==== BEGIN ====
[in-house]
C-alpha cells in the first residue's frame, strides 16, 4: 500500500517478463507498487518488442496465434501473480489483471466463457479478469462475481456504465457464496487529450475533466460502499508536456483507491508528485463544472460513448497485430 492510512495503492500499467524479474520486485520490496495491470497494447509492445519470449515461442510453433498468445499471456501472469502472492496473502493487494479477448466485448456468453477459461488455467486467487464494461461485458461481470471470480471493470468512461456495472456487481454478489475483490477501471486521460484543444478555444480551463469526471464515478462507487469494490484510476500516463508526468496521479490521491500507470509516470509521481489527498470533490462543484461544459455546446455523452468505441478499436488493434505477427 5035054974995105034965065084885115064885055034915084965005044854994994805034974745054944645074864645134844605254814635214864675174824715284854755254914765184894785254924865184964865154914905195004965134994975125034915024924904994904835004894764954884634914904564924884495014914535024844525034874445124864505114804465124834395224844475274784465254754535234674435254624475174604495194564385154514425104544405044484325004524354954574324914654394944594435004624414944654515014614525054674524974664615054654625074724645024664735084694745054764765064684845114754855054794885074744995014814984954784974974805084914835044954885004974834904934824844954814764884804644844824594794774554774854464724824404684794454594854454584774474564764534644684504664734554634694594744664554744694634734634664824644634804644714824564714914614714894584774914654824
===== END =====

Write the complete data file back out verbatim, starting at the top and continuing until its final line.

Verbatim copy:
[in-house]
C-alpha cells in the first residue's frame, strides 16, 4: 500500500517478463507498487518488442496465434501473480489483471466463457479478469462475481456504465457464496487529450475533466460502499508536456483507491508528485463544472460513448497485430 492510512495503492500499467524479474520486485520490496495491470497494447509492445519470449515461442510453433498468445499471456501472469502472492496473502493487494479477448466485448456468453477459461488455467486467487464494461461485458461481470471470480471493470468512461456495472456487481454478489475483490477501471486521460484543444478555444480551463469526471464515478462507487469494490484510476500516463508526468496521479490521491500507470509516470509521481489527498470533490462543484461544459455546446455523452468505441478499436488493434505477427 5035054974995105034965065084885115064885055034915084965005044854994994805034974745054944645074864645134844605254814635214864675174824715284854755254914765184894785254924865184964865154914905195004965134994975125034915024924904994904835004894764954884634914904564924884495014914535024844525034874445124864505114804465124834395224844475274784465254754535234674435254624475174604495194564385154514425104544405044484325004524354954574324914654394944594435004624414944654515014614525054674524974664615054654625074724645024664735084694745054764765064684845114754855054794885074744995014814984954784974974805084914835044954885004974834904934824844954814764884804644844824594794774554774854464724824404684794454594854454584774474564764534644684504664734554634694594744664554744694634734634664824644634804644714824564714914614714894584774914654824